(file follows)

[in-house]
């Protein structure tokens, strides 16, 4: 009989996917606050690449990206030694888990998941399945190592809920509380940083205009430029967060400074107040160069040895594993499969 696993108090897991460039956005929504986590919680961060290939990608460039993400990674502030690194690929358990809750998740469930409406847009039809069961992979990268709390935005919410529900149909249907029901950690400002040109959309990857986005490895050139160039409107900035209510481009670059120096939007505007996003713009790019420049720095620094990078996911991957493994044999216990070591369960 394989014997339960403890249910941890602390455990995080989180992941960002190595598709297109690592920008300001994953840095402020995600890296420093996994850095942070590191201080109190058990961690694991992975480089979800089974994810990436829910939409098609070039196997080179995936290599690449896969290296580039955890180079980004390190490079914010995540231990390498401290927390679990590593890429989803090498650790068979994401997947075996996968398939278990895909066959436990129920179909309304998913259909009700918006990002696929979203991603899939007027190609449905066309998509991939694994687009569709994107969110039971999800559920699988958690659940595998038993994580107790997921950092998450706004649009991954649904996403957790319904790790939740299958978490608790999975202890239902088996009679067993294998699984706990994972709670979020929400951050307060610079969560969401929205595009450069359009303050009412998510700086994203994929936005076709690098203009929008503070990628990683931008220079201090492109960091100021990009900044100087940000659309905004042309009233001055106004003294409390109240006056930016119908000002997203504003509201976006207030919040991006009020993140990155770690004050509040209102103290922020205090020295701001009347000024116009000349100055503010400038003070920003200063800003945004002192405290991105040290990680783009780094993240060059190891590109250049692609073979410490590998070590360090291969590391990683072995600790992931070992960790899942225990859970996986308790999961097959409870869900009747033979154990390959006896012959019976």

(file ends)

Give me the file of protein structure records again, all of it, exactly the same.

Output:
[in-house]
């Protein structure tokens, strides 16, 4: 009989996917606050690449990206030694888990998941399945190592809920509380940083205009430029967060400074107040160069040895594993499969 696993108090897991460039956005929504986590919680961060290939990608460039993400990674502030690194690929358990809750998740469930409406847009039809069961992979990268709390935005919410529900149909249907029901950690400002040109959309990857986005490895050139160039409107900035209510481009670059120096939007505007996003713009790019420049720095620094990078996911991957493994044999216990070591369960 394989014997339960403890249910941890602390455990995080989180992941960002190595598709297109690592920008300001994953840095402020995600890296420093996994850095942070590191201080109190058990961690694991992975480089979800089974994810990436829910939409098609070039196997080179995936290599690449896969290296580039955890180079980004390190490079914010995540231990390498401290927390679990590593890429989803090498650790068979994401997947075996996968398939278990895909066959436990129920179909309304998913259909009700918006990002696929979203991603899939007027190609449905066309998509991939694994687009569709994107969110039971999800559920699988958690659940595998038993994580107790997921950092998450706004649009991954649904996403957790319904790790939740299958978490608790999975202890239902088996009679067993294998699984706990994972709670979020929400951050307060610079969560969401929205595009450069359009303050009412998510700086994203994929936005076709690098203009929008503070990628990683931008220079201090492109960091100021990009900044100087940000659309905004042309009233001055106004003294409390109240006056930016119908000002997203504003509201976006207030919040991006009020993140990155770690004050509040209102103290922020205090020295701001009347000024116009000349100055503010400038003070920003200063800003945004002192405290991105040290990680783009780094993240060059190891590109250049692609073979410490590998070590360090291969590391990683072995600790992931070992960790899942225990859970996986308790999961097959409870869900009747033979154990390959006896012959019976």